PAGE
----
Dog Days on the Prairie

The ancient Romans described ‘Dog Days as: “A time when the seas boiled, wine turned sour, dogs grew mad and all creatures became languid, causing to man burning fevers, hysterics and frenzy. The evil time coincided with the appearance of the Dog Star, Sirius, when it rose just at dawn, and believing the Dog Star responsible for the madness, the Romans made sacrifices to Sirius thinking it would appease his displeasure.” (‘Clavis Calendarium’ by J. Brady, 1813)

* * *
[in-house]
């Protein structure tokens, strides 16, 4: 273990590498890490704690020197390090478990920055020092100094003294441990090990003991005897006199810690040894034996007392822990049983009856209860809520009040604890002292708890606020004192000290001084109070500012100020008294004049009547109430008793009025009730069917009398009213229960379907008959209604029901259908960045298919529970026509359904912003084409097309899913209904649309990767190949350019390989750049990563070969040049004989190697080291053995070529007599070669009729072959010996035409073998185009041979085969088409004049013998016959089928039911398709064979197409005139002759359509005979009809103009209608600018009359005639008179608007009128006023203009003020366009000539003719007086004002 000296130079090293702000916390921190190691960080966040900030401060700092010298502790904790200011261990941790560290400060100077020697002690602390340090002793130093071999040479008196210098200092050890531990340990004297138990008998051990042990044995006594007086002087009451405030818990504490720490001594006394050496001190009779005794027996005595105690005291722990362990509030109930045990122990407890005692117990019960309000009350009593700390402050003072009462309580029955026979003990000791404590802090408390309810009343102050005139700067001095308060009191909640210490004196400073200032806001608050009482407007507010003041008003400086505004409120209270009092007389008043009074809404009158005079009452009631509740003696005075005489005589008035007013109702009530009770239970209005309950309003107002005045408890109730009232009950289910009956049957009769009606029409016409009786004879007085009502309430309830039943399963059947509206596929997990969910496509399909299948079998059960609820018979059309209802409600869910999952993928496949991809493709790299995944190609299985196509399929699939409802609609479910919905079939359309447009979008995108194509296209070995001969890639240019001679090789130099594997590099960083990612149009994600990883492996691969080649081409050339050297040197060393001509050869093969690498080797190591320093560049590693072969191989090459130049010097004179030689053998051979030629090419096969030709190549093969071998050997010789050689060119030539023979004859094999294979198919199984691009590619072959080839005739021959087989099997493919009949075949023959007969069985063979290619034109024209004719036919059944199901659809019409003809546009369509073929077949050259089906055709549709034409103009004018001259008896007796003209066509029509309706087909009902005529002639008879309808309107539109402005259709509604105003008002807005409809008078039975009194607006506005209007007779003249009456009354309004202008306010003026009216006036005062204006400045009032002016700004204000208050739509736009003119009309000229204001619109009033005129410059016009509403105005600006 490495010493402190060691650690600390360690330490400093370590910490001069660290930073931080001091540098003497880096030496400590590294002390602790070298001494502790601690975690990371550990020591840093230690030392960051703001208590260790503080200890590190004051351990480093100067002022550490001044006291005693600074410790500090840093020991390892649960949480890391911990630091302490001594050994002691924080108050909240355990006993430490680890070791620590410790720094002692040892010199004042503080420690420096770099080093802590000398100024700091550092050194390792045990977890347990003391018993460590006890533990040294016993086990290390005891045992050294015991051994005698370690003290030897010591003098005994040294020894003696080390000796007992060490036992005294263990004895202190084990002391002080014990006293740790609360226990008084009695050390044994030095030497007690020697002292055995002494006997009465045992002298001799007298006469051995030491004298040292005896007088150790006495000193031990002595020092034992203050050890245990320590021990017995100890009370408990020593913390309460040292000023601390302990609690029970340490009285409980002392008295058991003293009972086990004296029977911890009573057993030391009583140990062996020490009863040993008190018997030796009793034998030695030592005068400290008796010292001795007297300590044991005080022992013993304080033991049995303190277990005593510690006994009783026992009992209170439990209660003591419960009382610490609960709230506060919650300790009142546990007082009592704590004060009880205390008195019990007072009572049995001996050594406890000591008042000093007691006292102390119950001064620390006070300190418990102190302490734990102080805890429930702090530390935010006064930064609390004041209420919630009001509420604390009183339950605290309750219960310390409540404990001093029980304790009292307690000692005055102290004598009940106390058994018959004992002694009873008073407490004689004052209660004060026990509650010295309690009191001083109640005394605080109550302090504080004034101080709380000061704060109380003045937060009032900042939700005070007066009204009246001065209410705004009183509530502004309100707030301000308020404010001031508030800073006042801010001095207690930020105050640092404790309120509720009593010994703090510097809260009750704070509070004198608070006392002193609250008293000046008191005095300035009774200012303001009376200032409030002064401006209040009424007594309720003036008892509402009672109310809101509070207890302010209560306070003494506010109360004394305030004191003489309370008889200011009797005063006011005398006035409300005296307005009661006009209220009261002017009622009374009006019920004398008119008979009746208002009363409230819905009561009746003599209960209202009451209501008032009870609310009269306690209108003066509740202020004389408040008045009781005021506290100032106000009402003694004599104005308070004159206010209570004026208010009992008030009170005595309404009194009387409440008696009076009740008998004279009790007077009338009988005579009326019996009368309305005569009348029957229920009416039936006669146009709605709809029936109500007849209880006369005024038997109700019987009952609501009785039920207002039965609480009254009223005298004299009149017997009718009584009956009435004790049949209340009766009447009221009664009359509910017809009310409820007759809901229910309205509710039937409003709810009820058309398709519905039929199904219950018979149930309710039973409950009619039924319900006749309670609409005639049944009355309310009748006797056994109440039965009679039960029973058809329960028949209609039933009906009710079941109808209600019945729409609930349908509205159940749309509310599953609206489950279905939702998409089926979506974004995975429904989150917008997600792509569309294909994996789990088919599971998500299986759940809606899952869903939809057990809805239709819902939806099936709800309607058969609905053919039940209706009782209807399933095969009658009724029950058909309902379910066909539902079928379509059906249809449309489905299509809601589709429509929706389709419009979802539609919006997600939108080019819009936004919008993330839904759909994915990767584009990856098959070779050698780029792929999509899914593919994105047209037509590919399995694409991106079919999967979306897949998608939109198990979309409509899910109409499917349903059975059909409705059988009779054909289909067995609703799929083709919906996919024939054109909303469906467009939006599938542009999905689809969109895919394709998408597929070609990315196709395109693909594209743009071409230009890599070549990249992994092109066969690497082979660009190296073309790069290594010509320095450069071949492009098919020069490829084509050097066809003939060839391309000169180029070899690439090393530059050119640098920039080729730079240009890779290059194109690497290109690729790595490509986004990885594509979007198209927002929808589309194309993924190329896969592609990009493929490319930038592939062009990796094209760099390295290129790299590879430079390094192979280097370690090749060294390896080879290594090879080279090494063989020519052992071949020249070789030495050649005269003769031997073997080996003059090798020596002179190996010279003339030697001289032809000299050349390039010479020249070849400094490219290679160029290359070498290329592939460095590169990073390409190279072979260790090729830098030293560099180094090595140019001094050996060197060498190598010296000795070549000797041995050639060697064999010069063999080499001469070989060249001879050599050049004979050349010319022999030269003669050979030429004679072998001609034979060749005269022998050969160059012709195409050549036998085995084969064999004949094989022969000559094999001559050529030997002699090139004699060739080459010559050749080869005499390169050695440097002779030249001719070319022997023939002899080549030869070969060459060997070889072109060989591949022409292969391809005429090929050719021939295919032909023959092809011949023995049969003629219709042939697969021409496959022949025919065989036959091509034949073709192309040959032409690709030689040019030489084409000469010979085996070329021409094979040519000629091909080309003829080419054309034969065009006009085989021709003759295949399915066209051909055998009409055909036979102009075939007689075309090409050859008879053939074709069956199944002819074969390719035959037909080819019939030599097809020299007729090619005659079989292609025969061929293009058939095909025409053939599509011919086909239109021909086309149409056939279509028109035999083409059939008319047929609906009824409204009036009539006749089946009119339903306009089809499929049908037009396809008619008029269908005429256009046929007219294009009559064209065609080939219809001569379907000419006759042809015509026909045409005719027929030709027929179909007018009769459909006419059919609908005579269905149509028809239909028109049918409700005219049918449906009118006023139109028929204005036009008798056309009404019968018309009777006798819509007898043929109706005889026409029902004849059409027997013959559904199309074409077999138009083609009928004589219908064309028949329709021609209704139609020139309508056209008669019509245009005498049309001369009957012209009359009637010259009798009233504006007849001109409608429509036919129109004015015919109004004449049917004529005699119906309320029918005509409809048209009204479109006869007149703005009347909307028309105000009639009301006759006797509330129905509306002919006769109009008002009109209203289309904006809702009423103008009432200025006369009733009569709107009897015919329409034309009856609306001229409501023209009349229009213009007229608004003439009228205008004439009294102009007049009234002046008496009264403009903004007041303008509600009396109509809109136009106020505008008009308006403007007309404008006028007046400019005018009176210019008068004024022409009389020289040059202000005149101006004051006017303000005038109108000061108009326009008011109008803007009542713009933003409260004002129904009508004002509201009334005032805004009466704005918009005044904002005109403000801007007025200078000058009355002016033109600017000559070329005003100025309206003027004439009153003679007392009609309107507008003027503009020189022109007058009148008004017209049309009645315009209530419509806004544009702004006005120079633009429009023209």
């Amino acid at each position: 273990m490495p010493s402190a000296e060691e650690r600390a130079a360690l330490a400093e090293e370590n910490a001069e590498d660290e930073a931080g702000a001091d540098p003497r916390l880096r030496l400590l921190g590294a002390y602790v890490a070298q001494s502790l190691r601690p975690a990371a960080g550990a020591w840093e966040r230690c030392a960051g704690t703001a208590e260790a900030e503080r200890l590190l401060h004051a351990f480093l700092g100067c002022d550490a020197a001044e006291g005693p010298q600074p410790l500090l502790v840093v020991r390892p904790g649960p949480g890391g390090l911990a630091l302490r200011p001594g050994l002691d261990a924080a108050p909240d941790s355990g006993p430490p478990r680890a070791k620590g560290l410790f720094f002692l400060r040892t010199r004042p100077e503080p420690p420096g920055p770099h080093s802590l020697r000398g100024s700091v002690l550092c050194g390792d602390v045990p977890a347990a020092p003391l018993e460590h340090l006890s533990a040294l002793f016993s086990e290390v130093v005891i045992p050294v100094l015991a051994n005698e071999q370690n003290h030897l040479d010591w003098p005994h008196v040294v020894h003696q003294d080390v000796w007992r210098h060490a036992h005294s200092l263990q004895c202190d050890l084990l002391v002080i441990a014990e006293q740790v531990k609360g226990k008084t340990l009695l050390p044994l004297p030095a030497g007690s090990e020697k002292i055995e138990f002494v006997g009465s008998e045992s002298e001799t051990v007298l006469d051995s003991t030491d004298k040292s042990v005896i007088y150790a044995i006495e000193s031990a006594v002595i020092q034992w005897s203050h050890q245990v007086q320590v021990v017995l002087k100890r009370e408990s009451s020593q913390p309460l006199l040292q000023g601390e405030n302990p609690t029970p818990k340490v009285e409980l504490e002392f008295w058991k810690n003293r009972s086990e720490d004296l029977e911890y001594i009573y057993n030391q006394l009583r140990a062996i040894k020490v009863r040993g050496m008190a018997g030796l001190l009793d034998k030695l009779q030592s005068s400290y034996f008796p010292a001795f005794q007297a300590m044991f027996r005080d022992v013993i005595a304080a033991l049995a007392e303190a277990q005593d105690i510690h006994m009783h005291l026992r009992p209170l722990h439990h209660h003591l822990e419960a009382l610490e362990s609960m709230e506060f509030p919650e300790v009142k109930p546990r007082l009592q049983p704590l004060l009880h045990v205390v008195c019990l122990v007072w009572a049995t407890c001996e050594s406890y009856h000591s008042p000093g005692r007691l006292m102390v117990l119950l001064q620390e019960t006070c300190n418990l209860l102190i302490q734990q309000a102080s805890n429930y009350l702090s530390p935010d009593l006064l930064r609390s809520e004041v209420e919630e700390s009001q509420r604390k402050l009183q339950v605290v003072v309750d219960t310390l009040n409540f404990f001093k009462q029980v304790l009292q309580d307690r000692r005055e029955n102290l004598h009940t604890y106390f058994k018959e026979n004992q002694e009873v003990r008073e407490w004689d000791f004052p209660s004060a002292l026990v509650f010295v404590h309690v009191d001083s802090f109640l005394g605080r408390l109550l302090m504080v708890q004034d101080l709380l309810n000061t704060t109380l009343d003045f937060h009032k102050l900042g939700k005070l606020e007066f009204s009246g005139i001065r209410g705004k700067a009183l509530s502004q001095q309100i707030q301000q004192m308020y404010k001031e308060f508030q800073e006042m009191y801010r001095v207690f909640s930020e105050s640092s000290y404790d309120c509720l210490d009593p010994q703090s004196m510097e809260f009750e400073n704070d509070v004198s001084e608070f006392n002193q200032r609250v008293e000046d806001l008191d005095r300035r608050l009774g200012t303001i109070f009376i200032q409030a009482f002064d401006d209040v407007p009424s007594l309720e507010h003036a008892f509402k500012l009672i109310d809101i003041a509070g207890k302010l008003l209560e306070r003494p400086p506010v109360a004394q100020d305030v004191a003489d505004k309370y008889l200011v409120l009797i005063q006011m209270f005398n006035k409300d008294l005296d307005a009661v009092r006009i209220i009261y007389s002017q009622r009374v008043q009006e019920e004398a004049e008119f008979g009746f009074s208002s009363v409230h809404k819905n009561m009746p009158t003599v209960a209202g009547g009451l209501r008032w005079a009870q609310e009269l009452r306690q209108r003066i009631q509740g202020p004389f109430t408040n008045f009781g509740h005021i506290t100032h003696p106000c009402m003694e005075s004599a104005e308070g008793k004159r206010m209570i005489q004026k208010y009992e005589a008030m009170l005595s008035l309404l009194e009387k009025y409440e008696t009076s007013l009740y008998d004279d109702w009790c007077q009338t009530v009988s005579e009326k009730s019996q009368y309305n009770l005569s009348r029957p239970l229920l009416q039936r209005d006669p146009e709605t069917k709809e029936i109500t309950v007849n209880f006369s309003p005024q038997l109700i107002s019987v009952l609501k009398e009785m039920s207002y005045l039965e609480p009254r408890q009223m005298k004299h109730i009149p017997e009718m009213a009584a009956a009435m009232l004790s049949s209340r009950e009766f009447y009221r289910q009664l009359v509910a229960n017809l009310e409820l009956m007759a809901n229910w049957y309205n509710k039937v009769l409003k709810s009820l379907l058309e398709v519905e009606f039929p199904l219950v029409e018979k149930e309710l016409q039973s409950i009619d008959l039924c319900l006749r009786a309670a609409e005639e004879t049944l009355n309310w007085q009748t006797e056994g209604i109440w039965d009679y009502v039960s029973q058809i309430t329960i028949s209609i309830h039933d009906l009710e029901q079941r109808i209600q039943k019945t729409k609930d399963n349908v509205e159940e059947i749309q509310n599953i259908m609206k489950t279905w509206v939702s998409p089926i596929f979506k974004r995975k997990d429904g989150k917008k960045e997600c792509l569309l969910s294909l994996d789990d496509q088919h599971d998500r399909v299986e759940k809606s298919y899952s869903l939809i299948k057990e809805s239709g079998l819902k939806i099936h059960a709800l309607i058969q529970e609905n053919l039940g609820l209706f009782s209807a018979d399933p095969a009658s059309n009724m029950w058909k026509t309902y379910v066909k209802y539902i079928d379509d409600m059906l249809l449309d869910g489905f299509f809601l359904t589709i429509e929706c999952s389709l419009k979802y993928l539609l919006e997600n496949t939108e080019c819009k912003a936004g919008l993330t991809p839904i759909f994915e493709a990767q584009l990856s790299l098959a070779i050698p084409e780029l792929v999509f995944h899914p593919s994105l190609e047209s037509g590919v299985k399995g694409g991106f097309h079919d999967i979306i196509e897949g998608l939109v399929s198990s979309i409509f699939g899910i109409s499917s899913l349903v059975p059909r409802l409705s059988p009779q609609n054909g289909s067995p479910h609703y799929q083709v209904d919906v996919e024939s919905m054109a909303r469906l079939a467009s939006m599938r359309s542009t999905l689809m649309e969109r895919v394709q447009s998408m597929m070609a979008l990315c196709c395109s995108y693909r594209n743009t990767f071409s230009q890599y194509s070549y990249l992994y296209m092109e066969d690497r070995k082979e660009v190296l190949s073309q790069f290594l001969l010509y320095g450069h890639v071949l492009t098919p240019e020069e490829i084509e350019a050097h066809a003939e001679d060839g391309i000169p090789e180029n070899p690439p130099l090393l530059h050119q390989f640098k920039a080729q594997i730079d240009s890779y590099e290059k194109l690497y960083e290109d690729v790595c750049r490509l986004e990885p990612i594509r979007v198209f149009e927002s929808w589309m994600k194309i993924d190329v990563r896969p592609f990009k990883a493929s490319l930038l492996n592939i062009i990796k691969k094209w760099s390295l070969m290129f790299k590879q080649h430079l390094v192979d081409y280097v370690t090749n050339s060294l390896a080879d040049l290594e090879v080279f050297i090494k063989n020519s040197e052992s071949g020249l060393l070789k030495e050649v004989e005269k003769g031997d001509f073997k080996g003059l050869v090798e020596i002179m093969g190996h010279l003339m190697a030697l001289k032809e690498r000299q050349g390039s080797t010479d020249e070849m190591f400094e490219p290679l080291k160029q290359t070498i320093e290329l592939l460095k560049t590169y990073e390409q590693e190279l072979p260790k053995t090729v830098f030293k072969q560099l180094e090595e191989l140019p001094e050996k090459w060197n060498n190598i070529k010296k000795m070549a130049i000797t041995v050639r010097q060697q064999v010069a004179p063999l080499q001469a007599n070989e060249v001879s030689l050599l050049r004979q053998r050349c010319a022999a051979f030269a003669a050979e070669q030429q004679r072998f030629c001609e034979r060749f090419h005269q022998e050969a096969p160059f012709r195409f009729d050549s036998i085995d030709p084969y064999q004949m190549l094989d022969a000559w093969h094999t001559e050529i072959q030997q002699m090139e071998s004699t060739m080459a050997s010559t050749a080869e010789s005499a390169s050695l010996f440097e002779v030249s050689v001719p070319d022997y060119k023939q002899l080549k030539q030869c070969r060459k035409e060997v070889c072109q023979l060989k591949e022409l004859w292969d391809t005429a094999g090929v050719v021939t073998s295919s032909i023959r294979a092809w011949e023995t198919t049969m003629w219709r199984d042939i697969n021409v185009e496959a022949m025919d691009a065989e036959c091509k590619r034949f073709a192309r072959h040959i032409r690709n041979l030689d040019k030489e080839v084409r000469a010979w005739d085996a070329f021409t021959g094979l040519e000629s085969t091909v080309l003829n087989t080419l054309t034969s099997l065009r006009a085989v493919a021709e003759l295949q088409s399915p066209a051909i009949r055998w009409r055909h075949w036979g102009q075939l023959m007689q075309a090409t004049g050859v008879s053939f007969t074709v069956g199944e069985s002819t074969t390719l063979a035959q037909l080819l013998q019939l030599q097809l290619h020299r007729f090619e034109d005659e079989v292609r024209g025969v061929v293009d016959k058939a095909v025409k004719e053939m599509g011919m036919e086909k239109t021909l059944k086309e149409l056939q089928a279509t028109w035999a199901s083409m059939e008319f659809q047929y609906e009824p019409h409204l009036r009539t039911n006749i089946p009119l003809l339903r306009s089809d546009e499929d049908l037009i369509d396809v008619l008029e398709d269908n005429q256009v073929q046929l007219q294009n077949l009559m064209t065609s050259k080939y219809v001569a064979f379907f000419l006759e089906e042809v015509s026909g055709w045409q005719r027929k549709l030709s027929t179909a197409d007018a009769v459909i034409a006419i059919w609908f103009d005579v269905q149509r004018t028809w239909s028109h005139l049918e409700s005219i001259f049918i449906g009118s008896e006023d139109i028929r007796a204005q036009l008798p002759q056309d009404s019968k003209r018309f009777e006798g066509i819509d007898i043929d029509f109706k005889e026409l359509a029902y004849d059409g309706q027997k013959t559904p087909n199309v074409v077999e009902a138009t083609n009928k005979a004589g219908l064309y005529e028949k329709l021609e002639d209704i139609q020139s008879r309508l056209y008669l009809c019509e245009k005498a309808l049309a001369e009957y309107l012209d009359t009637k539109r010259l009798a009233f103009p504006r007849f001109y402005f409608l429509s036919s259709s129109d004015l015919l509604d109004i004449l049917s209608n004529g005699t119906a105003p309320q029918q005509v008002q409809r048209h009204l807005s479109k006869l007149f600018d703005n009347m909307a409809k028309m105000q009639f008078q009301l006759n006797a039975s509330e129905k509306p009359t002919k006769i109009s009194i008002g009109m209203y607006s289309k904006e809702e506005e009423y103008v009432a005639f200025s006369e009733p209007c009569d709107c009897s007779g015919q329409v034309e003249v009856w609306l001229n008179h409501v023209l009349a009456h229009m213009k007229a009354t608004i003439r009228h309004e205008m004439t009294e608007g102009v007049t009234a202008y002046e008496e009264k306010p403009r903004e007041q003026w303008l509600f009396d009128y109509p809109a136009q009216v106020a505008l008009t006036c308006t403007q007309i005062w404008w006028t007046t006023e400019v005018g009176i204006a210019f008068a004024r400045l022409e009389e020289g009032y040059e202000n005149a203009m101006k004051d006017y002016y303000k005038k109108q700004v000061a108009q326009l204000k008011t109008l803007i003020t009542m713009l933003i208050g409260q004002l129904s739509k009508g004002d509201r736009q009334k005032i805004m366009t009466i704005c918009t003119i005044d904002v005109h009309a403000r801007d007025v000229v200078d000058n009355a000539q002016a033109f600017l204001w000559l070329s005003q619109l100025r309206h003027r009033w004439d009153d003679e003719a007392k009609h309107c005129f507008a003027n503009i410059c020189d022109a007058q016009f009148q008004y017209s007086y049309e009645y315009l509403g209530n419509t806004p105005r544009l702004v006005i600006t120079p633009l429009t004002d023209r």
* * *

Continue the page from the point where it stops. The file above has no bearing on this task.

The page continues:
In current times, ‘Dog Days’ is defined as a time or event that is very hot or stagnant, and marked by a dull lack of progress. The position of the stars has changed since the ancient Romans, so we cannot be sure when they experienced their period of lunacy, but on the prairie all days are dog days; hysterical and frenzied. It appears the only difference between the ancient Romans and the modern day prairie dweller is the prairie dwellers do not make sacrifices, human or otherwise.

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